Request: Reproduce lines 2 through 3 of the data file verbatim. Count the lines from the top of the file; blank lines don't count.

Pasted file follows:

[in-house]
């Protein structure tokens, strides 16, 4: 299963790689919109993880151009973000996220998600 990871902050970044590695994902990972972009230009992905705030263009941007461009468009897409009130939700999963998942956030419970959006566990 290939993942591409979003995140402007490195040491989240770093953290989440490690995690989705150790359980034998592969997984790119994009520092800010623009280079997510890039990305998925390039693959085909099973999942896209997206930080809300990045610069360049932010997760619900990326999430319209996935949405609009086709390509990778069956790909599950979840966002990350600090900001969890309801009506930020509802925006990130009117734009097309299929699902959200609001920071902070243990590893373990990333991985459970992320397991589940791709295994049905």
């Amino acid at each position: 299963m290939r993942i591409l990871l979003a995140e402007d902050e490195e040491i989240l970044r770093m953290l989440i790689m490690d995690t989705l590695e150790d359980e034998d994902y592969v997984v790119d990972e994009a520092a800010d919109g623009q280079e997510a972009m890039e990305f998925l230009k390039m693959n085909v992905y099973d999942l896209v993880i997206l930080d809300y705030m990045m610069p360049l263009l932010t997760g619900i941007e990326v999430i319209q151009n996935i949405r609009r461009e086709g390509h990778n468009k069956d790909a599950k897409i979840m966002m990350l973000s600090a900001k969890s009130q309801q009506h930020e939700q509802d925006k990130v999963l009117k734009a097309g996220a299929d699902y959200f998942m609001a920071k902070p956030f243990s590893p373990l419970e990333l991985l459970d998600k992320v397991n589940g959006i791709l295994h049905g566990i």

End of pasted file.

């Protein structure tokens, strides 16, 4: 299963790689919109993880151009973000996220998600 990871902050970044590695994902990972972009230009992905705030263009941007461009468009897409009130939700999963998942956030419970959006566990 290939993942591409979003995140402007490195040491989240770093953290989440490690995690989705150790359980034998592969997984790119994009520092800010623009280079997510890039990305998925390039693959085909099973999942896209997206930080809300990045610069360049932010997760619900990326999430319209996935949405609009086709390509990778069956790909599950979840966002990350600090900001969890309801009506930020509802925006990130009117734009097309299929699902959200609001920071902070243990590893373990990333991985459970992320397991589940791709295994049905």
């Amino acid at each position: 299963m290939r993942i591409l990871l979003a995140e402007d902050e490195e040491i989240l970044r770093m953290l989440i790689m490690d995690t989705l590695e150790d359980e034998d994902y592969v997984v790119d990972e994009a520092a800010d919109g623009q280079e997510a972009m890039e990305f998925l230009k390039m693959n085909v992905y099973d999942l896209v993880i997206l930080d809300y705030m990045m610069p360049l263009l932010t997760g619900i941007e990326v999430i319209q151009n996935i949405r609009r461009e086709g390509h990778n468009k069956d790909a599950k897409i979840m966002m990350l973000s600090a900001k969890s009130q309801q009506h930020e939700q509802d925006k990130v999963l009117k734009a097309g996220a299929d699902y959200f998942m609001a920071k902070p956030f243990s590893p373990l419970e990333l991985l459970d998600k992320v397991n589940g959006i791709l295994h049905g566990i």